Ulrich, Kenneth. History of the Roanoke Mennonite Church...125 years: 1875-2000: understanding of the past, a guide to our future. Eureka, Ill.: The Church, 2000?

Additional Information

Address: 1195 County Road 1600 East, Eureka, IL 61530-9575

Phone: 309-467-3460

Website: Roanoke Mennonite Church

Denominational Affiliations: Western Amish Mennonite Conference

Illinois Mennonite Conference

Mennonite Church (MC)

Mennonite Church USA

Pastoral Leaders at Roanoke Mennonite Church

Name Years
of Service
Christian Ropp (1812-1896)
(Bishop)
1840-1846
1846-1896
David Schertz (1809-1865) 1850s-1865
Christian Reeser, Sr. (1819-1923) 1867-1923
Joseph Wagner (1836-1894) 1867-1894
Peter Zimmerman (1842-1931) 1878-1906
John Smith (1843-1906)
(Bishop)
1887-1892
1892-1906
Christian B. Reeser, Jr. (1859-1940) 1887-ca. 1917
Christian S. Schertz (1854-1932) 1895-1924
Peter D. Schertz (1848-1928) 1895-1928
Andrew Schrock (1863-1949)(Bishop) 1906-1922
Clayton F. Derstine (1891-1967)
(Bishop)
1915-1922
1922-1924
Ezra Yordy (1892-1980)
(Bishop)
1917-1925
1925-1956
John L. Harnish (1896-1985) 1922-1952
Wesley E. Jantz (1914-2006) 1957-1961
Norman H. Derstine (1920-2005) 1962-1969
Percy Gerig 1969-1977
Moses Slabaugh (1908-2001)(Interim) 1975-1976
Walter Dyck (1908-1986)(Interim) 1977-1978
Norman Yutzy (1930-2000) 1978-1981
Robert L. Harnish (1925-2022) 1979-1987
Kenneth Good (1910-1997)(Interim) 1981-1983
Kenneth "Eldon" King 1983-1990
Richard "Rick" Troyer 1988-2005
Paul C. Sieber (1921-2019)(Interim) 1990-1991
Elmer J. Wyse 1991-2004?
Lay Leadership 2005-2010
Gary Martin (Transitional) 2010-2011
Doug Hicks (Interim) 2011-2012
Alice Kennell 2011-2021?
Mary Kennell 2011-2021?
Bryan Miller 2012-
Jolene Miller 2018-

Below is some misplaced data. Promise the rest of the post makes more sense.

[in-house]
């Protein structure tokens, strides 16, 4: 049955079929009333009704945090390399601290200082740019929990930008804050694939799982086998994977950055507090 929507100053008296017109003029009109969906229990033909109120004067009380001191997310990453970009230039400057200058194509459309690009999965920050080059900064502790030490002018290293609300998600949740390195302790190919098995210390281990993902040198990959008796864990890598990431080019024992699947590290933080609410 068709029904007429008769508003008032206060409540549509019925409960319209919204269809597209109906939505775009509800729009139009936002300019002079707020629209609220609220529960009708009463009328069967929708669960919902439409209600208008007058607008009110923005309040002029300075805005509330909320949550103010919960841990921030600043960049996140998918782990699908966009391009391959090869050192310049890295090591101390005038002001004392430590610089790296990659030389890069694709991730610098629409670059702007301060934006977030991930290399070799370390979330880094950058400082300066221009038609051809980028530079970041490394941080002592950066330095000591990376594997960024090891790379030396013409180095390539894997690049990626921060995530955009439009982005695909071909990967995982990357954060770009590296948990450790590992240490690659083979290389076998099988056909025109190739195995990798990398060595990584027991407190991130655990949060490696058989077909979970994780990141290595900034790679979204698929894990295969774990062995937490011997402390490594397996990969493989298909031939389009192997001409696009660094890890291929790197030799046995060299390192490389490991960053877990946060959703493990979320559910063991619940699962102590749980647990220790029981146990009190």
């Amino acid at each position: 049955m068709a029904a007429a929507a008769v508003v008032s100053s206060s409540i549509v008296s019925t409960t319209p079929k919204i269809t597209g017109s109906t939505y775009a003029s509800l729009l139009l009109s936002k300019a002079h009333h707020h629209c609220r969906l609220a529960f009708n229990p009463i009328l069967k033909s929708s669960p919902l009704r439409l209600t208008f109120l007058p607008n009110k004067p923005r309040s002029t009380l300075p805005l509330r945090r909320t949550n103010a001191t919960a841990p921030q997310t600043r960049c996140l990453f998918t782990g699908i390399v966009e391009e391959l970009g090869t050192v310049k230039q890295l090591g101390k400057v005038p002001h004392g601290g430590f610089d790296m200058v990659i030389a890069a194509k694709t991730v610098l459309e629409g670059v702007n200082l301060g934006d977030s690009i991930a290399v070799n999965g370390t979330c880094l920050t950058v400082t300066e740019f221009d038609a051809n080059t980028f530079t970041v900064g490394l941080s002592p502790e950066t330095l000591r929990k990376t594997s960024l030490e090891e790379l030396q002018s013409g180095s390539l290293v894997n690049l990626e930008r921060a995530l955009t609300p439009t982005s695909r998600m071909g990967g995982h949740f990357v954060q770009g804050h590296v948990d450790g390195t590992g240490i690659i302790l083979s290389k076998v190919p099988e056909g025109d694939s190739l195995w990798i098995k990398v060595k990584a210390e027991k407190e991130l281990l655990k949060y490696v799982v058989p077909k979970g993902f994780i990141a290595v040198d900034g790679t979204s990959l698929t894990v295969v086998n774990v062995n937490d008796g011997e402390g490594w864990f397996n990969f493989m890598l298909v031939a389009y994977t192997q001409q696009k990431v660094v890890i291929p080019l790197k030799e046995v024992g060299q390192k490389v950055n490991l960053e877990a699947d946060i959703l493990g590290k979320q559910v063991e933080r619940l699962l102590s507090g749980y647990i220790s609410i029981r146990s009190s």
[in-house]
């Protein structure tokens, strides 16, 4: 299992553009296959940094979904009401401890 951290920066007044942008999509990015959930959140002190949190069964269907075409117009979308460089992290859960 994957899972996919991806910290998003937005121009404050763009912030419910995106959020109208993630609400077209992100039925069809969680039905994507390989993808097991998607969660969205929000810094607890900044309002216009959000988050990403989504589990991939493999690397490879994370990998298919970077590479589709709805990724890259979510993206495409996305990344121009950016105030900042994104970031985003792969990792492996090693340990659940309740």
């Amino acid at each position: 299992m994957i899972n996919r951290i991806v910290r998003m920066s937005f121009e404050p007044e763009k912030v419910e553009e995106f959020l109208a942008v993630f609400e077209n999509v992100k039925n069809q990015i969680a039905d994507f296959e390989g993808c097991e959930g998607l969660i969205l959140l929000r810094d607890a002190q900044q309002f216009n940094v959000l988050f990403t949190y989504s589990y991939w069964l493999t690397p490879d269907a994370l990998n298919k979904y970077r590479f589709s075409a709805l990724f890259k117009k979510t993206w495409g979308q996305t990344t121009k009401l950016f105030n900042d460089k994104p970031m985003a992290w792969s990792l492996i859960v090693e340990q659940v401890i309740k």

Roanoke Mennonite Church Membership

Year Members
1914 162
1920 172
1930 173
1940 241
1950 275
1960 324
1970 359
1980 375
1990 350
2000 372
2009 225
2020 86

Original Mennonite Encyclopedia Article

By John D. Hartzler. Copied by permission of Herald Press, Harrisonburg, Virginia, from Mennonite Encyclopedia, Vol. 4, p. 346. All rights reserved.

Roanoke Mennonite Church, located 2 miles west and 2 miles south of Roanoke, Woodford County, Illinois, is a member of the Illinois Conference. Settlers from Ohio, Alsace-Lorraine, and Germany settled in the vicinity in 1829, including David Schertz, the first minister. In 1875 the first frame church was erected and dedicated. This was replaced by a brick church in 1920 with a seating capacity of 185, which was enlarged in 1957 to accommodate 325. The majority of the members are farmers, active and retired. The outstanding early bishop was John Smith (1843-1906), ordained preacher 1887, bishop about 1890. Ezra Yordy, of Eureka, was ordained bishop on 25 September 1925, and served until 1957.

The membership in 1958 was 316. John L. Harnish, ordained minister on 24 December 1922, served until 1952. Wesley Jantz became pastor in 1957.


Author(s) Samuel J Steiner
Date Published February 2024

Cite This Article

MLA style

Steiner, Samuel J. "Roanoke Mennonite Church (Roanoke, Illinois, USA)." Global Anabaptist Mennonite Encyclopedia Online. February 2024. Web. 22 May 2024. https://gameo.org/index.php?title=Roanoke_Mennonite_Church_(Roanoke,_Illinois,_USA)&oldid=178622.

APA style

Steiner, Samuel J. (February 2024). Roanoke Mennonite Church (Roanoke, Illinois, USA). Global Anabaptist Mennonite Encyclopedia Online. Retrieved 22 May 2024, from https://gameo.org/index.php?title=Roanoke_Mennonite_Church_(Roanoke,_Illinois,_USA)&oldid=178622.




©1996-2024 by the Global Anabaptist Mennonite Encyclopedia Online. All rights reserved.